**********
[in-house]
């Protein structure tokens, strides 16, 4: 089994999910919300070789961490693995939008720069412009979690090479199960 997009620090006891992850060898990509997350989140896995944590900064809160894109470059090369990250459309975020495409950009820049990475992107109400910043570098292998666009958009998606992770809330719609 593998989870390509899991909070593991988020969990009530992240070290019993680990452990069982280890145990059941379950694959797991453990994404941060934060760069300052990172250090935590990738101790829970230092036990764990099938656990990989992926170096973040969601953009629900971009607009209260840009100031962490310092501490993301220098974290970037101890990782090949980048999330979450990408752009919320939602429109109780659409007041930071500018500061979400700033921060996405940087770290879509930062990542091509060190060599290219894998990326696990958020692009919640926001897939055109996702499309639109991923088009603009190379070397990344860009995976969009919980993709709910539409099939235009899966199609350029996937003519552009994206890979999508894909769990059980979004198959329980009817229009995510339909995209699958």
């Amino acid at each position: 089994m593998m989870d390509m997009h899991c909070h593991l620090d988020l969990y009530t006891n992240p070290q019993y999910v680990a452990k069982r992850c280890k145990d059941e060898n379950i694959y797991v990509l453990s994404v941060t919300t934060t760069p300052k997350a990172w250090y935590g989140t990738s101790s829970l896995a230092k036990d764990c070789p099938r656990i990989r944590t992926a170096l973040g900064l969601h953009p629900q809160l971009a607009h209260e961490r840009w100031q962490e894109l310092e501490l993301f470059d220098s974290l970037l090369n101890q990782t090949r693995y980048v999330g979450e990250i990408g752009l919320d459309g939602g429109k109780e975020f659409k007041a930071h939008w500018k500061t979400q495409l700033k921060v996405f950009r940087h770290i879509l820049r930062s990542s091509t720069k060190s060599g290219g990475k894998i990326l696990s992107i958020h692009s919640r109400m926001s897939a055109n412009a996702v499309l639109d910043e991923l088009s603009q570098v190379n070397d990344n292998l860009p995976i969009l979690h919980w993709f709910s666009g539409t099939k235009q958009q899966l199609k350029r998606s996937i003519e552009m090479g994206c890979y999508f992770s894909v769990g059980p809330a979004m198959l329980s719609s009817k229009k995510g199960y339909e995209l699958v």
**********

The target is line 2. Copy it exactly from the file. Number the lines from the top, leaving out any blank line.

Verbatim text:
């Protein structure tokens, strides 16, 4: 089994999910919300070789961490693995939008720069412009979690090479199960 997009620090006891992850060898990509997350989140896995944590900064809160894109470059090369990250459309975020495409950009820049990475992107109400910043570098292998666009958009998606992770809330719609 593998989870390509899991909070593991988020969990009530992240070290019993680990452990069982280890145990059941379950694959797991453990994404941060934060760069300052990172250090935590990738101790829970230092036990764990099938656990990989992926170096973040969601953009629900971009607009209260840009100031962490310092501490993301220098974290970037101890990782090949980048999330979450990408752009919320939602429109109780659409007041930071500018500061979400700033921060996405940087770290879509930062990542091509060190060599290219894998990326696990958020692009919640926001897939055109996702499309639109991923088009603009190379070397990344860009995976969009919980993709709910539409099939235009899966199609350029996937003519552009994206890979999508894909769990059980979004198959329980009817229009995510339909995209699958």